Sunrise doesn’t get enough credit, which is probably why people refer to it as an ass crack. Catch a glimpse and you cringe, shutting your eyes and pretending it’s not there in an attempt to fall back to sleep. I cherish my sleep, but I also get harebrained ideas when I ride my bike, and the longer I’m on it, the more wascally they get. So, last weekend as I was winding down the Centennial Trail toward Idaho, I set my heart on catching sunrise at Central Ferry on the Snake River. Local grain growers bring their crops to the Port of Central Ferry to be transported down the Snake, and in their free time, fish, camp, and imbibe on secluded sand beaches along the river. I have fond memories of this place, including one hot July night leading up to harvest a few years ago – triple digit temps and the river surface like glass, mirroring the cherry and tangerine swirled sunset. Clearly, the sun saves the most vibrant colors for summer on the Snake, painting a crack worth opening your eyes for.
I say this all the time, and will keep saying it, but there’s something so invigorating about speeding with the windows down through Eastern Washington’s unfamiliar highways; my mind runs rampant. I am enamored with wind farms and wheat fields and am always so blown away when I stumble across places I didn’t know existed. Like, how is that possible? …to be so unaware of the treasures in my own backyard. It challenges my definition of adventure, because while I yearn for distant exploration, I’m reminded there are things worth discovering right where I am, no plane ticket required.
Starbuck, Washington is just one example. The speed limit drops from 60 to 25, and at 6:00am, there was no coffee, just a diligent greenthumb welcoming me to her tiny town with the wave of a hand shovel, a friendly cheers to the early birds. And a few miles further on 261 is another surprise: Lyons Ferry, where the Palouse and Snake Rivers converge. It’s an entire world in itself, with a KOA and a marina full of riverboats and a handful of painted wooden houseboats; I’m curious about the stories of those dreaming inside. I bet they’re twice as impressive as the bridges that span the river.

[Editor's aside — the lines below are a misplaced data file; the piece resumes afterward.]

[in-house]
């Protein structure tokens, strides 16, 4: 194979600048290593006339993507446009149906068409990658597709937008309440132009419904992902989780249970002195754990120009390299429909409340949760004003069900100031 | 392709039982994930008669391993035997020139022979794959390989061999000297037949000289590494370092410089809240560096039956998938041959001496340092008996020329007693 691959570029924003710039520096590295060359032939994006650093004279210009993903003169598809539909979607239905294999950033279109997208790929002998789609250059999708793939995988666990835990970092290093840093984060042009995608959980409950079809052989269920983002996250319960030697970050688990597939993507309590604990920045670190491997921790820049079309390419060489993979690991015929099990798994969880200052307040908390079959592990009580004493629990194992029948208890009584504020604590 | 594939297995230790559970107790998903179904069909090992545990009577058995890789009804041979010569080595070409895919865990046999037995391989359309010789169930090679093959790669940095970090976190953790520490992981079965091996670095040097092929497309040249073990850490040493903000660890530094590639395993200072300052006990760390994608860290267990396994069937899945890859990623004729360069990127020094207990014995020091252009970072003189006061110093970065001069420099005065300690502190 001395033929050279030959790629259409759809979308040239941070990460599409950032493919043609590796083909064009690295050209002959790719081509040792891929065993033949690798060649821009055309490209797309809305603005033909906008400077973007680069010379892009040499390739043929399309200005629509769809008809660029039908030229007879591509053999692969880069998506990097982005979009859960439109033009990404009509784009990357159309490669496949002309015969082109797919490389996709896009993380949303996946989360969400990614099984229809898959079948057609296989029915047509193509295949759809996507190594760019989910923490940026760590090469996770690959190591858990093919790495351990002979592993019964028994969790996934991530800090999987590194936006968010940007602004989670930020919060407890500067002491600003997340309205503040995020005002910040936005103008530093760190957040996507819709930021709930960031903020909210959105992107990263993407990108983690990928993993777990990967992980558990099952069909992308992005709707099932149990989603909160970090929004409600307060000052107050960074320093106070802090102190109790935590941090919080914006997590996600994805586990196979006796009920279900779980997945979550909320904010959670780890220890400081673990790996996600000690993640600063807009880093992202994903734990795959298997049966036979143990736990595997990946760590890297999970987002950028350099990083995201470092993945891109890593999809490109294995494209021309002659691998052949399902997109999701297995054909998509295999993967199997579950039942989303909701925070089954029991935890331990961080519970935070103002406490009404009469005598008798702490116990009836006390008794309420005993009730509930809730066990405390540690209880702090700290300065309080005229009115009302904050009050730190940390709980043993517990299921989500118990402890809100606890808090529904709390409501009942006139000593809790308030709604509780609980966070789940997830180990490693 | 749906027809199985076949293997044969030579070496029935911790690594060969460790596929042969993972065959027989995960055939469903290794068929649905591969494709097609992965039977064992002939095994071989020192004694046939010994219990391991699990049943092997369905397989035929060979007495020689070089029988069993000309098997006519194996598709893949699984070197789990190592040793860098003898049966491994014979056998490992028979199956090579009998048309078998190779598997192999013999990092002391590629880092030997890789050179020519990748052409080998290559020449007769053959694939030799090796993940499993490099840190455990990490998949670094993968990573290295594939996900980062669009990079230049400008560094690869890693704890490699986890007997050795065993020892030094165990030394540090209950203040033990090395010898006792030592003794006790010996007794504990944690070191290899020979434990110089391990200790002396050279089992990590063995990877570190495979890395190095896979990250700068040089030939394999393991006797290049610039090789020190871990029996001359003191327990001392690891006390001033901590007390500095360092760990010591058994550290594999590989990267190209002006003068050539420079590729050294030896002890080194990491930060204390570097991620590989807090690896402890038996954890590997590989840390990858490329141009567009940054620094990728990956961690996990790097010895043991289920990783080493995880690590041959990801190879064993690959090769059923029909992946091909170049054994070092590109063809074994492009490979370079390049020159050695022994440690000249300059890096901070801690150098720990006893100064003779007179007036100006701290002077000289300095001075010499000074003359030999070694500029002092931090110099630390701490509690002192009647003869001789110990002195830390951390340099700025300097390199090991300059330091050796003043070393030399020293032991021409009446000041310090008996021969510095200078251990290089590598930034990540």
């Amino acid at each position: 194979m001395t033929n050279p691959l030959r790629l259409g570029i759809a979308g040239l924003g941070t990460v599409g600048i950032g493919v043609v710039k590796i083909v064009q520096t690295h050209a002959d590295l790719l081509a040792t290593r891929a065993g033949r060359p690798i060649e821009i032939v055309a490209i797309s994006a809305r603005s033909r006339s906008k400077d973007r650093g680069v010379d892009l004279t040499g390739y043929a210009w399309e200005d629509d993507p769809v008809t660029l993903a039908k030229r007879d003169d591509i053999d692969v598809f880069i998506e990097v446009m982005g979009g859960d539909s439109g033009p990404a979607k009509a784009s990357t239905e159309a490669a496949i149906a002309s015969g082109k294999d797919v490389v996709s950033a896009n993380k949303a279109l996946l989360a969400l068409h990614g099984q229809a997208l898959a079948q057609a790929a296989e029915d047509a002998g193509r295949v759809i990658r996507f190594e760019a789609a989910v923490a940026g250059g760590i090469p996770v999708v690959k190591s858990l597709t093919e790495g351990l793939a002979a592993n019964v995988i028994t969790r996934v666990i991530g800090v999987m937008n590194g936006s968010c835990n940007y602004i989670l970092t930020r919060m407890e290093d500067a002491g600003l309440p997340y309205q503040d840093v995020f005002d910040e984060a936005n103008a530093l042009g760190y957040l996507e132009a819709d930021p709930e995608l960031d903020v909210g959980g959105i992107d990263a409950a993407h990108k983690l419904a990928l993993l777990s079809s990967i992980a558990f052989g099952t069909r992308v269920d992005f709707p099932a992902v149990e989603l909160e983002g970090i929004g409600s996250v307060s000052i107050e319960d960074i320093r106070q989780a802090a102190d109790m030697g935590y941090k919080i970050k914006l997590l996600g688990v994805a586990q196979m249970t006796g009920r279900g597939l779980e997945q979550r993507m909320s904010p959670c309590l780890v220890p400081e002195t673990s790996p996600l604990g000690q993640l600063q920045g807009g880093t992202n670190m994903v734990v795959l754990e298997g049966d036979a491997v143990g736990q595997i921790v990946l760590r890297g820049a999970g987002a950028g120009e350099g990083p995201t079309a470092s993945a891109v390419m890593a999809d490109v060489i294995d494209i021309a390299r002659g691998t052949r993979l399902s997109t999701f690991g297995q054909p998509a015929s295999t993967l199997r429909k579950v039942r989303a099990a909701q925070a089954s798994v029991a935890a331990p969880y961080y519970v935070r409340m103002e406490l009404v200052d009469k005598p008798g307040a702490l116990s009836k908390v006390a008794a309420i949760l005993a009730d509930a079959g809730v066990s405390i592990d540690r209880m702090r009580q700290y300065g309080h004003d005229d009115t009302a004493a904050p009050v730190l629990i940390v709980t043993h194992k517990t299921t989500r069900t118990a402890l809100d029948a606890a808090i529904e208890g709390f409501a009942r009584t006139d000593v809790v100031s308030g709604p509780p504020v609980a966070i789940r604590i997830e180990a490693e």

I stopped briefly at Palouse Falls, but my timing was poor, and instead of getting a good view of the falls, I was merely staring into the sun. So I continued north in search of Towell Falls, another out-of-the-way hiking destination I read about recently. After more desolate highway driving and almost fifteen miles of gravel road, it dead ends at the abandoned Escure Ranch. I don’t know that I’ve ever felt that isolated – no humans, no cell service. Getting off the grid is something I fantasize about, and I am confident in my ability to travel alone almost anywhere, but I can’t deny the anxiety I felt for the entirety of the hike.
What I thought was three miles round trip, ended up being three miles to the falls and three miles back on an overgrown access road. That’s too much time to spend inside my own head hushing my imagination, that is often outrageous and enjoys entertaining nearly impossible situations. Animal droppings with berry seeds. Must be a bear because this is their usual habitat. The whispers of a pleasant breeze combined with a plague of grasshoppers that scatter with every step. Something is stalking me. If not an African lion, a mountain lion, and if not that, one of those human-humping bucks. And what about rattlesnakes? If I get bit, it will surely be by one of the little guys who’s overeager with his venom delivery. I am a goner. I kept looking over my shoulder and scanning the rock formations for human predators. Nothing. Just deer, grasshoppers, cows (that my imagination nearly convinced me were on my side of the range fence), and me.
Towell Falls, although not nearly as spectacular as Palouse Falls, are a small oasis in the Eastern Washington desert. Water spills over 12- and 15-foot ledges into the creek. Unfortunately, by the time I reached them, I was ready to be back in the drivers seat where my imagination is tamer and I am safe from any kind of animal attack. I made it out with just a few fly bites and one snake sighting, all of which were forgotten when I rolled down the windows to let my fingers dance in the wind all the way back to Spokane.